SAMURAI-YOKAI WARS: Monsters, Ghosts & Demons By Kuniyoshi By Utagawa Kuniyoshi


free read SAMURAI-YOKAI WARS: Monsters, Ghosts & Demons By Kuniyoshi

Utagawa Kuniyoshi (1797 1861) is regarded as one of the true masters of ukiyo e, the populist art of Edo period Japan. Kuniyoshi produced thousands of prints and designs during his lifetime, but is perhaps best known for his images of samurai warriors and yokai from history and myth, depictions which were revolutionary in their dynamics, colour and visual violence.SAMURAI YOKAI WARS collects and presents than 70 of Kuniyoshi’s most vivid and complex images of warriors, ghosts, demons and monstrous beasts, presented in large format and full colour throughout. SAMURAI-YOKAI WARS: Monsters, Ghosts & Demons By Kuniyoshi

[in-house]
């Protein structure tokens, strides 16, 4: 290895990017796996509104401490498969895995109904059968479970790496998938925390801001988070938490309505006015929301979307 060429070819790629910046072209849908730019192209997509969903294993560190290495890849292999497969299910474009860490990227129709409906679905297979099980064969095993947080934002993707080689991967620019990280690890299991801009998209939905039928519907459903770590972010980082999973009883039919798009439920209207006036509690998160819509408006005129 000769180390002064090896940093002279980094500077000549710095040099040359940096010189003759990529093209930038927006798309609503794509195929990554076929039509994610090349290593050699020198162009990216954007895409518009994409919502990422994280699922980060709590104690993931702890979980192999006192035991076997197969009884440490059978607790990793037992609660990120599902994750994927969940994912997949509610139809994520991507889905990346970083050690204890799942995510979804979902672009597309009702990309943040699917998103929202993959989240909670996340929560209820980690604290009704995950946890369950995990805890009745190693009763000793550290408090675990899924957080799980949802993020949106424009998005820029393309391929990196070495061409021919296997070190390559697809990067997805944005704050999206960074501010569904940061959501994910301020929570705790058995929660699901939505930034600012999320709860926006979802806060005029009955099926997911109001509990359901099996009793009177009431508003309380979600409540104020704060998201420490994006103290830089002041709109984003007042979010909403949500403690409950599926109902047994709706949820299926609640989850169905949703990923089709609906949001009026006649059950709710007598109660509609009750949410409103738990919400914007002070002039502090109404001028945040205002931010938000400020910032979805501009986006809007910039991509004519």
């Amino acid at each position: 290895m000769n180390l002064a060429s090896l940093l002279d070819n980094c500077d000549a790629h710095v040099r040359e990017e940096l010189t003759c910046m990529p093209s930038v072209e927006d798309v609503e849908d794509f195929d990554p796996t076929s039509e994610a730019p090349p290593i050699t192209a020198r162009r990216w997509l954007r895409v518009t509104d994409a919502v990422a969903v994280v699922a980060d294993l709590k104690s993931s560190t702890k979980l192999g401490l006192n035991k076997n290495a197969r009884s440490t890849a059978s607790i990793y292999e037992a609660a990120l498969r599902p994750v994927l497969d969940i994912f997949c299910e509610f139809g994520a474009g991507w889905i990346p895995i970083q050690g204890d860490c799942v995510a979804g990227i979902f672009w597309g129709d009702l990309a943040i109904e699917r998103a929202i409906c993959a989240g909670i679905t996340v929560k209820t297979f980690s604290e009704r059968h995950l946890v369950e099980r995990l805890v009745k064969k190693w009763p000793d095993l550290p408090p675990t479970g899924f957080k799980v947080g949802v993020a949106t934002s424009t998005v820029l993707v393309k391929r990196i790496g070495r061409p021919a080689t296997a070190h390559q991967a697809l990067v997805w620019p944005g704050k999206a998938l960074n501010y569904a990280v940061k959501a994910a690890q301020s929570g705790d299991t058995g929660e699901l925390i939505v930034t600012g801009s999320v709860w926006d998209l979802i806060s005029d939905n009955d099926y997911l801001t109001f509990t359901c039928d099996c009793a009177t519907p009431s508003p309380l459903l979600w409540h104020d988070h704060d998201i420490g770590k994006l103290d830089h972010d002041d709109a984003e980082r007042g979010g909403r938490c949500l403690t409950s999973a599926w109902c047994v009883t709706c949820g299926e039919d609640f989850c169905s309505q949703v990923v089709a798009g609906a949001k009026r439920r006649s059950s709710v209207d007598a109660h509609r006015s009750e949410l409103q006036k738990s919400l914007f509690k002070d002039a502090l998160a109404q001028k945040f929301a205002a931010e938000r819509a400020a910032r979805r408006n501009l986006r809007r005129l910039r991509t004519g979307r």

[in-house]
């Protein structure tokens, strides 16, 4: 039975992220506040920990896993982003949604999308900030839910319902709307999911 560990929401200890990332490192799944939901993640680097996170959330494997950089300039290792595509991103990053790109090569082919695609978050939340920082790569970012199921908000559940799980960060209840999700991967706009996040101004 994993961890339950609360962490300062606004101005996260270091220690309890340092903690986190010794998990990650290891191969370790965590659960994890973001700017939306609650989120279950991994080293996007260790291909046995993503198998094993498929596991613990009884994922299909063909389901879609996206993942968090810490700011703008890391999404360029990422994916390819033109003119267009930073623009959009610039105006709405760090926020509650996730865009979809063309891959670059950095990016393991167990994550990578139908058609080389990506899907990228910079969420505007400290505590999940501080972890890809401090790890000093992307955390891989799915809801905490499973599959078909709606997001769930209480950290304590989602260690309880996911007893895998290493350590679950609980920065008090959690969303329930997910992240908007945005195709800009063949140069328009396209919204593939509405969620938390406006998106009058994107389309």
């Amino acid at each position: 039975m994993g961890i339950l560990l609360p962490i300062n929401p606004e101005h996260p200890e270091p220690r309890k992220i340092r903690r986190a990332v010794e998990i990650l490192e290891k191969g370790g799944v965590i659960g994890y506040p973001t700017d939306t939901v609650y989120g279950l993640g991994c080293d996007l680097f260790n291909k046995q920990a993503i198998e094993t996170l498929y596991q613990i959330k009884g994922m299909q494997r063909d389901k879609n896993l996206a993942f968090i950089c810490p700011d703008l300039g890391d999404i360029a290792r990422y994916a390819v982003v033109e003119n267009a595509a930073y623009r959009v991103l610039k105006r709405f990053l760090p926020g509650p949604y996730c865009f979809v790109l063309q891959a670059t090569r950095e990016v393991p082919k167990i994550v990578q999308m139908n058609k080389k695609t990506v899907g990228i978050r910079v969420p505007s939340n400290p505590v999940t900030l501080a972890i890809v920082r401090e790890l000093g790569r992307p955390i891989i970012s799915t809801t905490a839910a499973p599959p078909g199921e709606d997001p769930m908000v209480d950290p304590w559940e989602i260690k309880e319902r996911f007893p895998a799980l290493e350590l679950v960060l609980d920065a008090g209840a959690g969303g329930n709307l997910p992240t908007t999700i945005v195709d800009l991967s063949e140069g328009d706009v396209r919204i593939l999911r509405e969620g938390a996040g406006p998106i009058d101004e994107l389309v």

Make no mistake, Kuniyoshi's imagery is vivid, and wonderfully rendered. That much I liked a lot.Even so, a poor presentation takes a lot away from even the best artwork. In this case, the first thing I noticed was the garish reds. The blues, too, seem oversaturated, unlike the subtler coloring I've seen in originals and reproductions (not necessarily Kuniyoshi). At the same time, the darker colors lack contrast. One brown on black bit was hard to distinguish. It made me think of those unfortunate yearbook pictures of the dark skinned students taken by photographers too accustomed to light skin tones.The organization could have been better, too. Instead of of captioning each page, the reader must refer to thumbnails in the back for descriptions. As short as they were, the descriptions could have been printed next to the page numbers in the full sized art, with no other change to page layout. (Adding page numbers to the thumbnail captions would have helped, too.) Then, I never did see that first of the thumbnails anywhere among the page sized reproductions, nor on the cover art. Really?The captions themselves offered less than I hoped, too. The ginat [sic] white ape under the fifth thumbnail suggested poor editing, at minimum. Even the best, though, did little than name the major players in the image, and sometimes the collection from which the print was drawn. A little cultural context about the characters could have added depth to my appreciation, and maybe pointed me toward some reading, without going into barren scholarship.I want to learn about Kuniyoshi's art and what it represents. Based on this one sample, I doubt this series will teach what I want to know.Then, I found it odd that the back page proudly announces this series as Available exclusively through worldwide. Whether the publisher despaired of acceptance by other outlets, or is a corporate captive of , or is 's attempt at moving great art into the realm of house brand generic products, I did not find this encouraging. wiredweird Utagawa Kuniyoshi Bellissimo Utagawa Kuniyoshi Filled with many Yokai and hero’s of old at odds with each other. Utagawa Kuniyoshi